Male Pattern Baldness – Symptoms, Causes & Treatments
Male pattern hair loss or male pattern baldness (androgenetic alopecia) is a type of hair loss that affects men. It’s a very common type of hair loss, affecting around 85% of men in the UK.
Those with androgenetic alopecia have a weakened hair growth cycle, resulting in the hair follicles shrinking, producing shorter, finer strands. In time, this growth cycle will end and no new hair will grow in its place.
Male pattern hair loss is a hereditary condition. This means that it’s caused by the genes you inherit from your parents, usually on the maternal side. This hair loss can begin during the teenage years, but for most men, it starts in the late twenties to early thirties.
There are seven stages of male pattern hair loss, and the earlier you seek treatment, the more hair you can save.
Male pattern hair loss will start by receding at the hairline, gradually progressing backwards to form an ‘M’ shape. The strands of hair in the vertex (the circular area on the back of your head) will thin and expand. Over time, the hair will become thinner, finer and shorter, leading to a U-shaped balding pattern around the side and back of the head.
Androgenetic alopecia shouldn't be confused with alopecia areata, which is a type of hair loss characterised by unpredictable, patchy hair loss. In order to accurately determine the correct cause of your hair loss, you should always seek advice from a medical professional.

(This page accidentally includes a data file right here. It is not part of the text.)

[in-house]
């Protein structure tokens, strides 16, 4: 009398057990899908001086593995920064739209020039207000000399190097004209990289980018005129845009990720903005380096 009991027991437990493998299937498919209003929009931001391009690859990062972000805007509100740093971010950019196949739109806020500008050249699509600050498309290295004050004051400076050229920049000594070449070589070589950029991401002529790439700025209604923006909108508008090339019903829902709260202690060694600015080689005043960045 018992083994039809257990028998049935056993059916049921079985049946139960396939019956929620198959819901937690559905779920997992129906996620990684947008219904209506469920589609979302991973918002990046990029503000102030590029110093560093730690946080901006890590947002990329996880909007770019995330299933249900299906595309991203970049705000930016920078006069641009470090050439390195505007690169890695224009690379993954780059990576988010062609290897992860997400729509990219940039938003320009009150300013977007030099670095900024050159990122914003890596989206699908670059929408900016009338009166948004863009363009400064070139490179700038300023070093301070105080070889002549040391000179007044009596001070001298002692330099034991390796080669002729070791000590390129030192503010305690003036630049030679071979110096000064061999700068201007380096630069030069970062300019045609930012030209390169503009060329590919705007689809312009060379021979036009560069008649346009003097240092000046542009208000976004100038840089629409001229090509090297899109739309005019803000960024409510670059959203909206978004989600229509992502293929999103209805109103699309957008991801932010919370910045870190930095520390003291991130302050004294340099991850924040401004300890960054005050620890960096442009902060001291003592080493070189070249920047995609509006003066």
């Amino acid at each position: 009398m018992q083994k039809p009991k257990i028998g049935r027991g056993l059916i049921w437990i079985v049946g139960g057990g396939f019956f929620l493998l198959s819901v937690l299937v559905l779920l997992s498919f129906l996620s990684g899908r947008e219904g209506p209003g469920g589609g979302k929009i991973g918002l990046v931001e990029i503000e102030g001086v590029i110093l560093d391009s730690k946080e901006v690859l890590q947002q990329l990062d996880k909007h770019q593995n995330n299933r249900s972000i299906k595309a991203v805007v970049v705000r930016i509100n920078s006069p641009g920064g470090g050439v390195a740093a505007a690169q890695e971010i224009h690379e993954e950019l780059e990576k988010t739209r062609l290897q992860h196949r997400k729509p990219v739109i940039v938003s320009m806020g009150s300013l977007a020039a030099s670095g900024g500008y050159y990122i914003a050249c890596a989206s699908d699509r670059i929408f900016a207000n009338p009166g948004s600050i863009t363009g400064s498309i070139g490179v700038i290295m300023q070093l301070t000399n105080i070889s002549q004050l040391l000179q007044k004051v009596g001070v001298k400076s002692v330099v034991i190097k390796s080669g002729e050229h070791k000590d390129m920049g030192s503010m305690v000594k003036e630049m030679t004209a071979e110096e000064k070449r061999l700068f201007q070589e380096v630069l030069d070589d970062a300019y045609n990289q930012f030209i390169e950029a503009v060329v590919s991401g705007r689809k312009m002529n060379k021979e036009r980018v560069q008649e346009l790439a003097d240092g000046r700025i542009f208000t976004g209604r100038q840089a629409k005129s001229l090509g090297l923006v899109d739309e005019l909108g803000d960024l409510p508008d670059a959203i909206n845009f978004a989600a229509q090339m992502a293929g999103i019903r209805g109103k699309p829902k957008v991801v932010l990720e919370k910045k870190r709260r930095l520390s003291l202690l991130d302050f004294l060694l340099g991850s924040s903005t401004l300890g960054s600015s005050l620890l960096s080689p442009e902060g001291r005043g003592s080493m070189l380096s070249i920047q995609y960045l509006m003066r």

Hair loss stages
There are seven stages of male pattern hair loss, which differ slightly from the signs of female pattern baldness. This is known as the Norwood Scale. In stage one, there is no significant hair loss, then in stage two, the hairline begins to recede around the temples. Stage three is when the male balding patterns appear. The hairline is deeply recessed, taking on the shape of an ‘M’, a ‘U’ or a ‘V’. These balding spots are either completely bare or covered in thin wisps of hair.
During stage four, the hairline is now severely recessed and there is no hair or a very small amount of hair on the vertex. These two areas of hair loss (the hairline and the vertex) are separated by a band of hair on the side of the scalp. The two areas of hair loss are greater in stage five. They remain separated, however, the band of hair is now narrower.
The balding areas located at the temple join with the vertex in stage six. The band of hair is now gone. Finally, there is stage seven, which is the most extreme stage of hereditary hair loss. All that remains is a thin band of hair around the side of the scalp.
Hair loss in men is typically hereditary, meaning it's caused by your genetics or family history. Additionally, men lose their hair due to ageing, hormonal and environmental factors, too.
Your genes determine how sensitive you are to the male sex hormones, androgens. One in particular plays a significant role in male hair loss, known as dihydrotestosterone (DHT).
An increase of this hormone can lead to a shorter cycle of hair growth, and when new hair does grow, it tends to be shorter and thinner. Eventually, these hair follicles will be too small to produce any new hair.